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Supernatural Visitation in Medieval Literature



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Lipson, Joel 


Supernatural Visitation, broadly defined as the narratively bounded appearance of an otherworldly personage (or Visitant) to a human recipient (or Visited), represents a highly widespread and cross-generic literary motif throughout the Late Middle Ages. Although previous studies have considered the cultural origins, taxonomic limitations and contextual import of select supernatural beings - e.g. angels, fairies, demons and revenants - in select medieval texts, no study has yet attempted to articulate or model the literary operations of such figures in terms of a unifying narratological scheme. This thesis proposes the typological category of Supernatural Visitation as a means to examine these linguistically, generically and chronologically diverse episodes as instances of a ubiquitous but hitherto uncodified literary tradition. Drawing primarily upon romances, histories, exempla, mirabilia, hagiographies, magical grimoires and comic fabliaux composed between the twelfth and fifteenth centuries, this thesis argues that medieval Visitation episodes are intimately concerned with notions of human agency. Medieval authors, by employing the inherited conventions of Supernatural Visitation to context-specific ends, operate within a distinct narrative space which allows them to deconstruct and redefine the presumed limits of human influence in the face of non-human powers. By examining the development of several subsidiary Visitation motifs employed during this period, this thesis also examines changing models of human autonomy represented in medieval narrative writing.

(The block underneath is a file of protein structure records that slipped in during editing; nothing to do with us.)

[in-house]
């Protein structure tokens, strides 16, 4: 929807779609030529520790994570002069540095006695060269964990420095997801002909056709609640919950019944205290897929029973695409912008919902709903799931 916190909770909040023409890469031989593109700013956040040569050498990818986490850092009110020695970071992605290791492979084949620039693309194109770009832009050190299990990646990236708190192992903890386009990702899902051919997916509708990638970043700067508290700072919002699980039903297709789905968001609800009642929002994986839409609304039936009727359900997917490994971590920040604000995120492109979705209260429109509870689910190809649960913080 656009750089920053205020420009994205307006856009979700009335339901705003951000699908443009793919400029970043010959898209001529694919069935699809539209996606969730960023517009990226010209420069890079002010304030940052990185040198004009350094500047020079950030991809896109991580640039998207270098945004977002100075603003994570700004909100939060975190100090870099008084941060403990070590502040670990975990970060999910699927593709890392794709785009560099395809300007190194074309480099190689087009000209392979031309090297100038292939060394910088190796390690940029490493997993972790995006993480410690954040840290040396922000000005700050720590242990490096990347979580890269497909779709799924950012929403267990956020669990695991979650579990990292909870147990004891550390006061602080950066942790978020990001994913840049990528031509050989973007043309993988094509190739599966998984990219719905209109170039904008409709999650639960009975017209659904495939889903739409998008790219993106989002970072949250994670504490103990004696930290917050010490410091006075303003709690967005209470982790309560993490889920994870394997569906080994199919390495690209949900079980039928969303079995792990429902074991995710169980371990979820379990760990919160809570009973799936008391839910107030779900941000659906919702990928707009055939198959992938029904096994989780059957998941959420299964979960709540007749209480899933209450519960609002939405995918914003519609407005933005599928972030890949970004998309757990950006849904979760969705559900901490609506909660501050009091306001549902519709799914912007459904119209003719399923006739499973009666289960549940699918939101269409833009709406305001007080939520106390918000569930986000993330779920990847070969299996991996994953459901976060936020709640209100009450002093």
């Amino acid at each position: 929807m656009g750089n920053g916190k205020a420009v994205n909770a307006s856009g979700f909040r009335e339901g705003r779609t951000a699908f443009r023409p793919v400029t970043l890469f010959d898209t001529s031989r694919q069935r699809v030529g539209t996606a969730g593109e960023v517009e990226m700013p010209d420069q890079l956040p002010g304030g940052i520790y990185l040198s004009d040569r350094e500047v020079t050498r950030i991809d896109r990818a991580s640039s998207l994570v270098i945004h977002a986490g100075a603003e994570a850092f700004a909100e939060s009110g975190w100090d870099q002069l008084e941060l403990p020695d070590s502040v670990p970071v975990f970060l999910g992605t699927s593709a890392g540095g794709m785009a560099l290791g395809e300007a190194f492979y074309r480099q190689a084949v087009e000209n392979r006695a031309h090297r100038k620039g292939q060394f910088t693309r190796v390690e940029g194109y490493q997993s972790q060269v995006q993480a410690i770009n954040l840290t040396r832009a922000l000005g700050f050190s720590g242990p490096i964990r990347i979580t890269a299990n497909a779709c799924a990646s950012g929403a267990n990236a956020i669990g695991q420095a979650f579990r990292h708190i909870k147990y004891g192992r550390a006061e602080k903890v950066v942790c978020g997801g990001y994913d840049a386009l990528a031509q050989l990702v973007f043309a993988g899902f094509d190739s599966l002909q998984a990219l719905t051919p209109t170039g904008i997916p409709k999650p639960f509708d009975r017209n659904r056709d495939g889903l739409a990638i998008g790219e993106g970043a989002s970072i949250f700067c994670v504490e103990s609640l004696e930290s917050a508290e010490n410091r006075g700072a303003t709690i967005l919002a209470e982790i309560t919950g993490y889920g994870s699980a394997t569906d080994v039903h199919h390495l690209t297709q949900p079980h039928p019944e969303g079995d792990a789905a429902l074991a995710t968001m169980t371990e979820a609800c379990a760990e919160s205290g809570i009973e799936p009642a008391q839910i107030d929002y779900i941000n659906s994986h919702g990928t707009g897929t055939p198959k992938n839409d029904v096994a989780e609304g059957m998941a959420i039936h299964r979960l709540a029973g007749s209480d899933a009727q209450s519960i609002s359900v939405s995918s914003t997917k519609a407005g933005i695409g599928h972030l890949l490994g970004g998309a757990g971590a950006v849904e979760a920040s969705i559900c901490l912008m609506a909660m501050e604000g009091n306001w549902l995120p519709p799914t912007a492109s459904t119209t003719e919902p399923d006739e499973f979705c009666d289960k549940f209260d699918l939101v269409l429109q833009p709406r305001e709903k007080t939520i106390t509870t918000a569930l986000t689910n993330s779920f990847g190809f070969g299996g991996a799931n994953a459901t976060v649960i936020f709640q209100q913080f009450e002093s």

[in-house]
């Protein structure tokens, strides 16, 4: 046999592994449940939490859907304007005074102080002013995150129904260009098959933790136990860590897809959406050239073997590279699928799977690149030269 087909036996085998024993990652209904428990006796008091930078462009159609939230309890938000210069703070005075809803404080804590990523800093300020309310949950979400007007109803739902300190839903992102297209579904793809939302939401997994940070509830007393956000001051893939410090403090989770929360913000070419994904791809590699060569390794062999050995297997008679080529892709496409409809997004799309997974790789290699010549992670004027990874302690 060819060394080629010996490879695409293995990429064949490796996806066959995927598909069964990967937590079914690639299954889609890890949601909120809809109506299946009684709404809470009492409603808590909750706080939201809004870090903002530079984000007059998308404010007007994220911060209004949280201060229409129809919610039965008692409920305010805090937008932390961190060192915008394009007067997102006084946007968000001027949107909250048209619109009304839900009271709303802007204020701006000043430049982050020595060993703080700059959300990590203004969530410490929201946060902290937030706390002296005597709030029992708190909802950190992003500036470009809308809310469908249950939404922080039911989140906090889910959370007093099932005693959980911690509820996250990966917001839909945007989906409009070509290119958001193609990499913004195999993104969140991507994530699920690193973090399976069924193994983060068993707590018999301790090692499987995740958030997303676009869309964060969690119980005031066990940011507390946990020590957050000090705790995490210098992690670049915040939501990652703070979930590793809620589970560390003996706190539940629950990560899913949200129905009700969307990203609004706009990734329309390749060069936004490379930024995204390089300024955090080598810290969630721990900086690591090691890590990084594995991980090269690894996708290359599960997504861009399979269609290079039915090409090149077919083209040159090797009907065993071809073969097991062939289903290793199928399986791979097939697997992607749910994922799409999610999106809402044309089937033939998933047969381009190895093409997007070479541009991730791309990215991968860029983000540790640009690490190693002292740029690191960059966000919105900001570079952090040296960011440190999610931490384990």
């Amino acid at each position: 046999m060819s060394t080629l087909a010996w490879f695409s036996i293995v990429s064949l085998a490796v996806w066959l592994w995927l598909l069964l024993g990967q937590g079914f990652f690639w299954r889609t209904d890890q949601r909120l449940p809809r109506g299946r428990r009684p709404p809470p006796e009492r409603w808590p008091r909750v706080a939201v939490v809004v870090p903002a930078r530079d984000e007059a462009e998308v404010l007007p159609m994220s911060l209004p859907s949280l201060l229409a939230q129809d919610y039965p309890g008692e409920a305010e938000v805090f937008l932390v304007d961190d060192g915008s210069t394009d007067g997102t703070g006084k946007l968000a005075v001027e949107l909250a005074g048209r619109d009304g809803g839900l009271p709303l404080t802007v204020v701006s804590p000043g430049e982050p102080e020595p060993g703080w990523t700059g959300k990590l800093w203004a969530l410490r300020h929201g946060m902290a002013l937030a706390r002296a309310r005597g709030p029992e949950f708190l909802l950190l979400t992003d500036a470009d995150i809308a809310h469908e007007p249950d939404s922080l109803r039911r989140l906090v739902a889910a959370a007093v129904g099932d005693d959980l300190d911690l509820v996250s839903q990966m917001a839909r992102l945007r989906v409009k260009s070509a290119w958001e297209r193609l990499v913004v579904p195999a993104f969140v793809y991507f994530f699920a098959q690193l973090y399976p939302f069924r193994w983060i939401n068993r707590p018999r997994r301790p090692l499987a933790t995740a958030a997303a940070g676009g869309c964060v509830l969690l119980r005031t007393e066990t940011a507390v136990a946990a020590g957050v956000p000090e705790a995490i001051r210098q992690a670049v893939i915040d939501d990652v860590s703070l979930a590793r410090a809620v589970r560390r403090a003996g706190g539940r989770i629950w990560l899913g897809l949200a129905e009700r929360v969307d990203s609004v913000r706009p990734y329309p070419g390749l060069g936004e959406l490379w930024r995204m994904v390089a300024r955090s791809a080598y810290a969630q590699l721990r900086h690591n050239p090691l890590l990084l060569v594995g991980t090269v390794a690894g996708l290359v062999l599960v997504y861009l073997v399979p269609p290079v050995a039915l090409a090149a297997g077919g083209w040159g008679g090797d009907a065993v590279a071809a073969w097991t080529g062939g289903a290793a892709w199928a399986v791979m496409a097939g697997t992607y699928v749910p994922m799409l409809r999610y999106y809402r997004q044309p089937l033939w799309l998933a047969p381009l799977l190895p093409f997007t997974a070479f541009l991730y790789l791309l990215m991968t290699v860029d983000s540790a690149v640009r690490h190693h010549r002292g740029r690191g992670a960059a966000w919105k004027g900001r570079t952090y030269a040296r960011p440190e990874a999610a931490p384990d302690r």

Wade, James


Supernatural, Visitation, Medieval, Literature, Narratology, Typology, English, Latin


Doctor of Philosophy (PhD)

Awarding Institution

University of Cambridge
AHRC (2105833)